The promise of new CRISPR gene-editing technology has always been that it might lead to a cure for specific genetic diseases. Recently published findings from a team of researchers at the University of Massachusetts Medical School in Worcester, Mass., suggest that a modified form of this CRISPR gene-editing technology may eventually result in a cure for facioscapulohumeral muscular dystrophy (FSHD), a form of the disease that leads to progressive muscular degeneration in the face, shoulder blades and upper arms.

The new CRISPR technique works by silencing the gene (DUX4) thought to be responsible for the genetic disease. Once you “turn off” the gene, it can no longer encode for the toxic proteins that lead to the deterioration of human skeletal muscle.

Unlike other CRISPR techniques that focus on editing a troublesome gene, this modified approach focuses on repressing the gene. As Dr. Charis Himeda of the University of Massachusetts Medical School told me in a conversation, this technique is a “non-cutting version of CRISPR” that involves the dCas9 protein rather than the Cas9 protein. The difference between “Cas9” and “dCas9” may sound like a case of arcane biological semantics for non-scientists, but the implications are actually quite important, says Dr. Himeda.

That’s because researchers are not actually “editing” the gene, they are simply turning off something that should have been repressed in the first place. It turns out that DUX4 appears quite frequently as part of a repetitive DNA sequence known as D4Z4. In most cases, the size of the D4Z4 repeat is long enough that the gene is properly repressed. If the D4Z4 repeat is not long enough, however, the DUX4 gene is not repressed – and that’s what causes all the problems for the estimated 870,000 patients worldwide who suffer from FSHD.

Bottom line: if the human body is not repressing a gene by itself, there needs to be a way to go in manually and switch it off. That’s the power of CRISPR.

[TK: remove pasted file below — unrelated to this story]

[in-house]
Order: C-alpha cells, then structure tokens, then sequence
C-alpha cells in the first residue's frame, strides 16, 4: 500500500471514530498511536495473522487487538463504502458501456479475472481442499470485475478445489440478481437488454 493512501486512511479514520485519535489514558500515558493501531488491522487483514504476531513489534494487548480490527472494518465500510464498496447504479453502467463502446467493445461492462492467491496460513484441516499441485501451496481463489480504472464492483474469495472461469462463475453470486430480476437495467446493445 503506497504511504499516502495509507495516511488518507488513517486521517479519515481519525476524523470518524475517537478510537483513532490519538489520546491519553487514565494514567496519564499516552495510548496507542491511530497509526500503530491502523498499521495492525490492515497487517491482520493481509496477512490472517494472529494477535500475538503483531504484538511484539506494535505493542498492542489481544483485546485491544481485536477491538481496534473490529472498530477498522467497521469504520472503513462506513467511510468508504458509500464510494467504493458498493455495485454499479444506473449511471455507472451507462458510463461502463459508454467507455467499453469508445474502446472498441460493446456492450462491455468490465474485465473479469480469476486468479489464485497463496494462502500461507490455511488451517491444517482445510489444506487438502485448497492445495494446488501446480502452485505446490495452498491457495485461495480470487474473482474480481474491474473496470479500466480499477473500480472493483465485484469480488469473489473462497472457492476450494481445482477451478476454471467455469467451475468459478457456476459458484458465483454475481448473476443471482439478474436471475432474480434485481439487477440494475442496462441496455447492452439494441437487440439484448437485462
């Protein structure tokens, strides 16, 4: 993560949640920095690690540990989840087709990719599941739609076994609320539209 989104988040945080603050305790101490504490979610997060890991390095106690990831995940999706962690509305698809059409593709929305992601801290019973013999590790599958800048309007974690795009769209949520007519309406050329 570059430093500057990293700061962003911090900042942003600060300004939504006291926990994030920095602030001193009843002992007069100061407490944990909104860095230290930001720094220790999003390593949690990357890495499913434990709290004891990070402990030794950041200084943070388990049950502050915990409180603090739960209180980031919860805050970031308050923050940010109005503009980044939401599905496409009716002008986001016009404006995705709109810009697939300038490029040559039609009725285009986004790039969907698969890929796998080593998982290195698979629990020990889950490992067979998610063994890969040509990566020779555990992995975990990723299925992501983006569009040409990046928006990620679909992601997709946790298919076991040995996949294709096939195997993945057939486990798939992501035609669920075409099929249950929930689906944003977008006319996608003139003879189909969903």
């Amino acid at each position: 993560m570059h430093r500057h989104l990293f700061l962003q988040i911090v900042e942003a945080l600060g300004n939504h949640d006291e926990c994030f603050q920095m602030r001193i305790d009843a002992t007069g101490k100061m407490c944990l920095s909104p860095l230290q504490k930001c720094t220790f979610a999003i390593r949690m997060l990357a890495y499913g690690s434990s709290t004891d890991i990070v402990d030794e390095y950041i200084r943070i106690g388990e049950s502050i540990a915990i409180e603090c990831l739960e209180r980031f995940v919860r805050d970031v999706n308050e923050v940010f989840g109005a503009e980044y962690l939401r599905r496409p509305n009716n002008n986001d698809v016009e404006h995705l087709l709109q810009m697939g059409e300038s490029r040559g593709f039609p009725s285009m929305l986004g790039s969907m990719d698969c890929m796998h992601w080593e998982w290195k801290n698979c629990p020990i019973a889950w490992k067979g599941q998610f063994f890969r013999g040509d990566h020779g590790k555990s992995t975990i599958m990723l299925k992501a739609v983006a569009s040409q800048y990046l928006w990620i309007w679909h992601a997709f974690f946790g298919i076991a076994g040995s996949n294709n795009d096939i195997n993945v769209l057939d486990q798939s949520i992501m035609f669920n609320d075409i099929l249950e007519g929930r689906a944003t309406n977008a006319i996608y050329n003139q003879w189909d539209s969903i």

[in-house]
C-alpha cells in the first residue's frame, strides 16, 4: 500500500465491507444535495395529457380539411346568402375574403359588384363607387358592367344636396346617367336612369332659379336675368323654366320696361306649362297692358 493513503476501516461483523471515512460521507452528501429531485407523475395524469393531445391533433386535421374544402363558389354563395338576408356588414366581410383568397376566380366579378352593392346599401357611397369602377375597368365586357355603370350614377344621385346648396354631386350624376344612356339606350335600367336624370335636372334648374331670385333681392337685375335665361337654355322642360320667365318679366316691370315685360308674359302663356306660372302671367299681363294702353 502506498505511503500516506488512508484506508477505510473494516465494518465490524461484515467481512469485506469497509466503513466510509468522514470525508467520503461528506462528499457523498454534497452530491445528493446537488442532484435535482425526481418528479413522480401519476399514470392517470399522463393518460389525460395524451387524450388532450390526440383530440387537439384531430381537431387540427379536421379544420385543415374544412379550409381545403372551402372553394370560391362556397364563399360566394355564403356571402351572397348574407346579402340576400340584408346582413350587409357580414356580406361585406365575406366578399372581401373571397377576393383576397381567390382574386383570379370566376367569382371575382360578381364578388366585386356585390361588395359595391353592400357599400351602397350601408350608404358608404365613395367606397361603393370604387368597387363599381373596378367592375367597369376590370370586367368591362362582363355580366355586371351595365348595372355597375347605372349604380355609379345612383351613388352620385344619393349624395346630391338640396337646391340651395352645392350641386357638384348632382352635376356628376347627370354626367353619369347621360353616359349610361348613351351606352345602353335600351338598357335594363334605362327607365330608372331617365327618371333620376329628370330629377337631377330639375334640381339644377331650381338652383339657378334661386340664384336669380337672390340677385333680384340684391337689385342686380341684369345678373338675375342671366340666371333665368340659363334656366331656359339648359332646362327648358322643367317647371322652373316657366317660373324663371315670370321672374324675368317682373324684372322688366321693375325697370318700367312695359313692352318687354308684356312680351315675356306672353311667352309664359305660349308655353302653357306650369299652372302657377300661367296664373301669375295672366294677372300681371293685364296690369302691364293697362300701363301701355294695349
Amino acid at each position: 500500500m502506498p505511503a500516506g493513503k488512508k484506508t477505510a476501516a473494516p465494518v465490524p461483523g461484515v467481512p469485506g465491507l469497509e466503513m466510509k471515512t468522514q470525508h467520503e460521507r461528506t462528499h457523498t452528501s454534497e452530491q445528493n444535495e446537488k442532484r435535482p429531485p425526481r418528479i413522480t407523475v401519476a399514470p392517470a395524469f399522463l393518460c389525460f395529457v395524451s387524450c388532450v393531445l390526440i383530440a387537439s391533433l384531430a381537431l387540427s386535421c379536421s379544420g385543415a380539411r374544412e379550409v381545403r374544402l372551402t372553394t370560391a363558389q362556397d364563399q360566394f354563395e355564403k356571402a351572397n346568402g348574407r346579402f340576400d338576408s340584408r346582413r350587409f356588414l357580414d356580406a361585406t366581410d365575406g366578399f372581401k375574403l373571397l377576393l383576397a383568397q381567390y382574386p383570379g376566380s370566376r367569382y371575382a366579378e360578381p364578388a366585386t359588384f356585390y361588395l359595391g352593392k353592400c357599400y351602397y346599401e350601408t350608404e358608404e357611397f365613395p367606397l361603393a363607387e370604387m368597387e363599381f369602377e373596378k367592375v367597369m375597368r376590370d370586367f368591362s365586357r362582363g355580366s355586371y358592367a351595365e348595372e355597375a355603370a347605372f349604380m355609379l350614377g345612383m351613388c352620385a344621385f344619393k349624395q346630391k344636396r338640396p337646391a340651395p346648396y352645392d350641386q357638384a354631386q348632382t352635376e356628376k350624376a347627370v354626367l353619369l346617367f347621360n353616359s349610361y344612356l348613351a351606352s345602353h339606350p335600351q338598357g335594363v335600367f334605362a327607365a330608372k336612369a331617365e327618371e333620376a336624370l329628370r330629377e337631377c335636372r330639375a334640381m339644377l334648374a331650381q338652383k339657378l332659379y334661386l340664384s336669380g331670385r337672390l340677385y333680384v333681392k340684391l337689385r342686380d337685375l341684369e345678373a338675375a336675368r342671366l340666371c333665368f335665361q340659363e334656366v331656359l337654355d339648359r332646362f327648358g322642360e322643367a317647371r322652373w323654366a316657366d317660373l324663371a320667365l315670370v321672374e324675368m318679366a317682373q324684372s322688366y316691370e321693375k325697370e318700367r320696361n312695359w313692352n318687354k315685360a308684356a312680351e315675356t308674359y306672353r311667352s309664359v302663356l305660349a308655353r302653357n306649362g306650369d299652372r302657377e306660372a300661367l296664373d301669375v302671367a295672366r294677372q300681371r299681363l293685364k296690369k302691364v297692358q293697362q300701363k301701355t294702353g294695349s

There are several reasons why the research being carried out by the University of Massachusetts Medical School is especially promising. This is the first study to show that the repeat genome can be effectively targeted using CRISPR technology, the first use of CRISPR inhibition for a human disease, and the first use of CRISPR technology in primary human muscle cells.

In the article describing the work in Molecular Therapy, co-authors Charis Himeda, Takako Jones and Peter Jones highlight the important implications for similar types of genetic diseases: “With increasing evidence that the repeat genome (comprising nearly half the human genome) plays important roles in gene regulation, additional diseases will likely be found associated with aberrant repetitive genomic sequences,” they write. “We have provided the first evidence that the repeat genome can be targeted via the CRISPR system, which is likely to prove useful as this hitherto overlooked portion of the genome is decoded.”

While the promise of finding a treatment for any genetic disease is certainly a plus, there are obvious reasons for caution with any “cutting” version of the CRISPR technique. Anytime people hear about cutting and snipping DNA, people are going to be concerned, even if you’re potentially discovering a cure for a disease. That’s why the researchers focused on the “non-cutting” version. As Dr. Himeda explained to me, “Cutting a repeat sequence that is present in hundreds of nearly identical copies could be very dangerous or even catastrophic for a cell.”

Ultimately, that’s an issue that any of the new era of genome-editing companies – among them Editas Medicine, Sangamo Biosciences, Intellia Therapeutics and CRISPR Therapeutics — must confront as they search for cures. Anytime you’re altering gene expression in humans, there’s a risk that something might go wrong in a completely unexpected way.

Yet, investors do not seem to be dissuaded. In August, a group of investors led by Fidelity Investments and a fund backed by Bill Gates poured $120 million into Editas Medicine, the Cambridge-based biotech start-up that is using CRISPR techniques to develop cures for more than 5,000 different genetic diseases. Since its launch in November 2013, Editas has been licensing genome-editing technologies from researchers at Harvard, Massachusetts General Hospital, and the Broad Institute of MIT.

For now, the University of Massachusetts Medical School researchers plan to concentrate on continued basic scientific research to further refine their modified CRISPR technique. Any plans for clinical trials are “years away” at best. While Dr. Himeda says she hasn’t yet given it serious consideration, it’s possible to imagine a theoretical scenario in which a company such as Editas Medicine licenses CRISPR technologies to develop a medical cure for FSHD.

Going forward, it’s easy to see how greater knowledge of the human genome – knowing which gene does what as well as its precise location within the genome – has enormous potential. While CRISPR was once just a lab technique a few years ago, there now exists growing hope that further CRISPR innovation will eventually lead to treatments for a growing number of genetic diseases where researchers have pinpointed exactly which gene (or genes) is causing the problem.